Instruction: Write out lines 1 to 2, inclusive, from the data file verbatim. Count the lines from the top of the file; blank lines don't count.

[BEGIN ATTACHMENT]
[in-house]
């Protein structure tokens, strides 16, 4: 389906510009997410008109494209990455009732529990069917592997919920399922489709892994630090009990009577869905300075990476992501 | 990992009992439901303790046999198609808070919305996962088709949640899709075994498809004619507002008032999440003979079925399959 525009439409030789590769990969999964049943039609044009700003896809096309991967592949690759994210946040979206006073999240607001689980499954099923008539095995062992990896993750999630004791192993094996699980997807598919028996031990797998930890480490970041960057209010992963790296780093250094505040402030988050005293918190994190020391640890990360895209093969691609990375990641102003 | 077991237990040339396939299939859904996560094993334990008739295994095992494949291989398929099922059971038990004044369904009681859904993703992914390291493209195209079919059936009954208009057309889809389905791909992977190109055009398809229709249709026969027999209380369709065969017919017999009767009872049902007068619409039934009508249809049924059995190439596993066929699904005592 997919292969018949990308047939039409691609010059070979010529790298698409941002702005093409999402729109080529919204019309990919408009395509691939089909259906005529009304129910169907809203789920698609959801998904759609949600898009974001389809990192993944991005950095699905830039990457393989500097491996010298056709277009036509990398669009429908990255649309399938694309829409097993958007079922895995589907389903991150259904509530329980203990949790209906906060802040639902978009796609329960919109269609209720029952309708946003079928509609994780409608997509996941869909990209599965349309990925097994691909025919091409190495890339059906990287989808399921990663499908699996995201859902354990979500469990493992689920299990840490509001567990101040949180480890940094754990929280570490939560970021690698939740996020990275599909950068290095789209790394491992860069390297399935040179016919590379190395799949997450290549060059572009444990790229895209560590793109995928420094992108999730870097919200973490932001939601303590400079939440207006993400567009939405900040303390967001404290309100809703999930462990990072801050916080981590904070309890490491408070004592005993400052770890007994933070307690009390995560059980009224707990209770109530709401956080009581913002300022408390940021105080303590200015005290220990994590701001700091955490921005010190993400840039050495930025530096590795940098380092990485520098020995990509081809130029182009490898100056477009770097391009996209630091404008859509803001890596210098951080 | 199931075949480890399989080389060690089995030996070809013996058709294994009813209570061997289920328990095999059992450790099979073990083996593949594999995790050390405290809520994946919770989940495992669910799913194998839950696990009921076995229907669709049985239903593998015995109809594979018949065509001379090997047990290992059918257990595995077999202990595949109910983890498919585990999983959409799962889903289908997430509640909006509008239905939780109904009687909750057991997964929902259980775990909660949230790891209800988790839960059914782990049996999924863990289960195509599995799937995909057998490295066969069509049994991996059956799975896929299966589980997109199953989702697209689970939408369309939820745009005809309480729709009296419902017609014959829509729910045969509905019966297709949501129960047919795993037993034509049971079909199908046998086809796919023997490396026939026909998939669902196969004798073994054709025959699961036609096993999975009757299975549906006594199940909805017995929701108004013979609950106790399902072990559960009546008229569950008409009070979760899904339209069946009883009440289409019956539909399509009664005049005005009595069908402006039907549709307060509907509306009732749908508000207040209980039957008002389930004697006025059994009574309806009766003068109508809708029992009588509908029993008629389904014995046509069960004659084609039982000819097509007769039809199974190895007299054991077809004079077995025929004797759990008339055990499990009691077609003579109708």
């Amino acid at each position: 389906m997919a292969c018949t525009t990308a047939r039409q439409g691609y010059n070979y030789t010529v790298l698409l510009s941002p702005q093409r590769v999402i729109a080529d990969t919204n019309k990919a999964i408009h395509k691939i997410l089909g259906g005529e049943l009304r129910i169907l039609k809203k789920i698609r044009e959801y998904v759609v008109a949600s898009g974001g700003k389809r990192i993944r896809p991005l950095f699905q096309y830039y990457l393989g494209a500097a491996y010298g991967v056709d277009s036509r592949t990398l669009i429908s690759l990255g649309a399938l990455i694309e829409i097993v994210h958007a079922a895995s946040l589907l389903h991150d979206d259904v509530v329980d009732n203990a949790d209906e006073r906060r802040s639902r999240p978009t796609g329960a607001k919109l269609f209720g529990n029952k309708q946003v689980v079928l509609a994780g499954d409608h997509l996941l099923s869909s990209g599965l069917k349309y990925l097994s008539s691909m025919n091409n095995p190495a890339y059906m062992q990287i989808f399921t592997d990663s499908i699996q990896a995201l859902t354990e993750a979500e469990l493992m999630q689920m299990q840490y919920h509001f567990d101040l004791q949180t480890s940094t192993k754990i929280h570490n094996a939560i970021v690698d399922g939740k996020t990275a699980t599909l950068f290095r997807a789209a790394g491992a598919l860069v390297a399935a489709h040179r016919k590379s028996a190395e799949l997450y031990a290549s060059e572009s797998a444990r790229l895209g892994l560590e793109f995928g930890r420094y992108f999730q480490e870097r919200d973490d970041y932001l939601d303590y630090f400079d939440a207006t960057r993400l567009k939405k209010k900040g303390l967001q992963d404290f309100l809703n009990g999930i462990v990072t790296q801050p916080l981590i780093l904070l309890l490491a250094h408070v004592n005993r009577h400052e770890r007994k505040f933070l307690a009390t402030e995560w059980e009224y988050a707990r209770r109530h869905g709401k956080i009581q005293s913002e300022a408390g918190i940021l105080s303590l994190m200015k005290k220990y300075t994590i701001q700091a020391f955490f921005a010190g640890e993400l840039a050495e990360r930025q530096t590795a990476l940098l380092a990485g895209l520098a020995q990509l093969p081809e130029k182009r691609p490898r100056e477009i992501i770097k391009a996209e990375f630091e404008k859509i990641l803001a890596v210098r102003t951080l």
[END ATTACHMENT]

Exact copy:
[in-house]
């Protein structure tokens, strides 16, 4: 389906510009997410008109494209990455009732529990069917592997919920399922489709892994630090009990009577869905300075990476992501 | 990992009992439901303790046999198609808070919305996962088709949640899709075994498809004619507002008032999440003979079925399959 525009439409030789590769990969999964049943039609044009700003896809096309991967592949690759994210946040979206006073999240607001689980499954099923008539095995062992990896993750999630004791192993094996699980997807598919028996031990797998930890480490970041960057209010992963790296780093250094505040402030988050005293918190994190020391640890990360895209093969691609990375990641102003 | 077991237990040339396939299939859904996560094993334990008739295994095992494949291989398929099922059971038990004044369904009681859904993703992914390291493209195209079919059936009954208009057309889809389905791909992977190109055009398809229709249709026969027999209380369709065969017919017999009767009872049902007068619409039934009508249809049924059995190439596993066929699904005592 997919292969018949990308047939039409691609010059070979010529790298698409941002702005093409999402729109080529919204019309990919408009395509691939089909259906005529009304129910169907809203789920698609959801998904759609949600898009974001389809990192993944991005950095699905830039990457393989500097491996010298056709277009036509990398669009429908990255649309399938694309829409097993958007079922895995589907389903991150259904509530329980203990949790209906906060802040639902978009796609329960919109269609209720029952309708946003079928509609994780409608997509996941869909990209599965349309990925097994691909025919091409190495890339059906990287989808399921990663499908699996995201859902354990979500469990493992689920299990840490509001567990101040949180480890940094754990929280570490939560970021690698939740996020990275599909950068290095789209790394491992860069390297399935040179016919590379190395799949997450290549060059572009444990790229895209560590793109995928420094992108999730870097919200973490932001939601303590400079939440207006993400567009939405900040303390967001404290309100809703999930462990990072801050916080981590904070309890490491408070004592005993400052770890007994933070307690009390995560059980009224707990209770109530709401956080009581913002300022408390940021105080303590200015005290220990994590701001700091955490921005010190993400840039050495930025530096590795940098380092990485520098020995990509081809130029182009490898100056477009770097391009996209630091404008859509803001890596210098951080 | 199931075949480890399989080389060690089995030996070809013996058709294994009813209570061997289920328990095999059992450790099979073990083996593949594999995790050390405290809520994946919770989940495992669910799913194998839950696990009921076995229907669709049985239903593998015995109809594979018949065509001379090997047990290992059918257990595995077999202990595949109910983890498919585990999983959409799962889903289908997430509640909006509008239905939780109904009687909750057991997964929902259980775990909660949230790891209800988790839960059914782990049996999924863990289960195509599995799937995909057998490295066969069509049994991996059956799975896929299966589980997109199953989702697209689970939408369309939820745009005809309480729709009296419902017609014959829509729910045969509905019966297709949501129960047919795993037993034509049971079909199908046998086809796919023997490396026939026909998939669902196969004798073994054709025959699961036609096993999975009757299975549906006594199940909805017995929701108004013979609950106790399902072990559960009546008229569950008409009070979760899904339209069946009883009440289409019956539909399509009664005049005005009595069908402006039907549709307060509907509306009732749908508000207040209980039957008002389930004697006025059994009574309806009766003068109508809708029992009588509908029993008629389904014995046509069960004659084609039982000819097509007769039809199974190895007299054991077809004079077995025929004797759990008339055990499990009691077609003579109708």